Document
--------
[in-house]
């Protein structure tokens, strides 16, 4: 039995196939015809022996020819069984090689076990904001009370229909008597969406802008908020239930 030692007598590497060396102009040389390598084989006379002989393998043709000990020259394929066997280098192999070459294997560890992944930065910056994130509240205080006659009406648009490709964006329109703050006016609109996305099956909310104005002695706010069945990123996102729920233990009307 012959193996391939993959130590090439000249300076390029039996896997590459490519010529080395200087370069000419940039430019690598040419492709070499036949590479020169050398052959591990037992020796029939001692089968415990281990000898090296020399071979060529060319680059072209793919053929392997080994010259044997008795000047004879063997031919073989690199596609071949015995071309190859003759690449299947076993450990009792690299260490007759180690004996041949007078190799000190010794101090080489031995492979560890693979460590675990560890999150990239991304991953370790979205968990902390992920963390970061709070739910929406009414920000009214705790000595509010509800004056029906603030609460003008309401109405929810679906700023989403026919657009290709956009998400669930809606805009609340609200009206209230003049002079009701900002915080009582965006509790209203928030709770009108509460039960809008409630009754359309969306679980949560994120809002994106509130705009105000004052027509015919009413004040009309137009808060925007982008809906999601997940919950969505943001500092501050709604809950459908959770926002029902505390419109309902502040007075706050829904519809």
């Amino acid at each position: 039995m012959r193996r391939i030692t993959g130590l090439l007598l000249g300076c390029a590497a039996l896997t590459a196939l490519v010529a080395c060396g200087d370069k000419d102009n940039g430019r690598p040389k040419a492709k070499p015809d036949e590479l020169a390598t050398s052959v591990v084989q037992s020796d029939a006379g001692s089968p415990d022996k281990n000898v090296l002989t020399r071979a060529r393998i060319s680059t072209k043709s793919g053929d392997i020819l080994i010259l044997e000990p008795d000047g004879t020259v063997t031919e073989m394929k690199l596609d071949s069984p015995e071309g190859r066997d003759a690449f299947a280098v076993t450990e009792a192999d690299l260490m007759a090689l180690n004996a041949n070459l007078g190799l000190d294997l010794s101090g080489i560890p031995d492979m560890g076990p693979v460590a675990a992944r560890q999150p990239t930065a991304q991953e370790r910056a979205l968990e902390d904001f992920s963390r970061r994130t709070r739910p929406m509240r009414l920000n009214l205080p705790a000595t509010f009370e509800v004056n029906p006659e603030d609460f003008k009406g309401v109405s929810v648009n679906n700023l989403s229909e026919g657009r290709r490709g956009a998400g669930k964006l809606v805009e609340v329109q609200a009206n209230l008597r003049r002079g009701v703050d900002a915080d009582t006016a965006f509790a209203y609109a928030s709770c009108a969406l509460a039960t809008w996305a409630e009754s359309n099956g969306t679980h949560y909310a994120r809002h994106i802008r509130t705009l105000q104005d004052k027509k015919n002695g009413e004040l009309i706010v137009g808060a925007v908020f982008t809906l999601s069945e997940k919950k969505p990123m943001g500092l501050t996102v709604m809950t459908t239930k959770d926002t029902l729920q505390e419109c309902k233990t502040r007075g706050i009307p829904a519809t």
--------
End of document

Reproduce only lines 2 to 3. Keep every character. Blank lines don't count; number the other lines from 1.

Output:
């Protein structure tokens, strides 16, 4: 039995196939015809022996020819069984090689076990904001009370229909008597969406802008908020239930 030692007598590497060396102009040389390598084989006379002989393998043709000990020259394929066997280098192999070459294997560890992944930065910056994130509240205080006659009406648009490709964006329109703050006016609109996305099956909310104005002695706010069945990123996102729920233990009307 012959193996391939993959130590090439000249300076390029039996896997590459490519010529080395200087370069000419940039430019690598040419492709070499036949590479020169050398052959591990037992020796029939001692089968415990281990000898090296020399071979060529060319680059072209793919053929392997080994010259044997008795000047004879063997031919073989690199596609071949015995071309190859003759690449299947076993450990009792690299260490007759180690004996041949007078190799000190010794101090080489031995492979560890693979460590675990560890999150990239991304991953370790979205968990902390992920963390970061709070739910929406009414920000009214705790000595509010509800004056029906603030609460003008309401109405929810679906700023989403026919657009290709956009998400669930809606805009609340609200009206209230003049002079009701900002915080009582965006509790209203928030709770009108509460039960809008409630009754359309969306679980949560994120809002994106509130705009105000004052027509015919009413004040009309137009808060925007982008809906999601997940919950969505943001500092501050709604809950459908959770926002029902505390419109309902502040007075706050829904519809």
């Amino acid at each position: 039995m012959r193996r391939i030692t993959g130590l090439l007598l000249g300076c390029a590497a039996l896997t590459a196939l490519v010529a080395c060396g200087d370069k000419d102009n940039g430019r690598p040389k040419a492709k070499p015809d036949e590479l020169a390598t050398s052959v591990v084989q037992s020796d029939a006379g001692s089968p415990d022996k281990n000898v090296l002989t020399r071979a060529r393998i060319s680059t072209k043709s793919g053929d392997i020819l080994i010259l044997e000990p008795d000047g004879t020259v063997t031919e073989m394929k690199l596609d071949s069984p015995e071309g190859r066997d003759a690449f299947a280098v076993t450990e009792a192999d690299l260490m007759a090689l180690n004996a041949n070459l007078g190799l000190d294997l010794s101090g080489i560890p031995d492979m560890g076990p693979v460590a675990a992944r560890q999150p990239t930065a991304q991953e370790r910056a979205l968990e902390d904001f992920s963390r970061r994130t709070r739910p929406m509240r009414l920000n009214l205080p705790a000595t509010f009370e509800v004056n029906p006659e603030d609460f003008k009406g309401v109405s929810v648009n679906n700023l989403s229909e026919g657009r290709r490709g956009a998400g669930k964006l809606v805009e609340v329109q609200a009206n209230l008597r003049r002079g009701v703050d900002a915080d009582t006016a965006f509790a209203y609109a928030s709770c009108a969406l509460a039960t809008w996305a409630e009754s359309n099956g969306t679980h949560y909310a994120r809002h994106i802008r509130t705009l105000q104005d004052k027509k015919n002695g009413e004040l009309i706010v137009g808060a925007v908020f982008t809906l999601s069945e997940k919950k969505p990123m943001g500092l501050t996102v709604m809950t459908t239930k959770d926002t029902l729920q505390e419109c309902k233990t502040r007075g706050i009307p829904a519809t």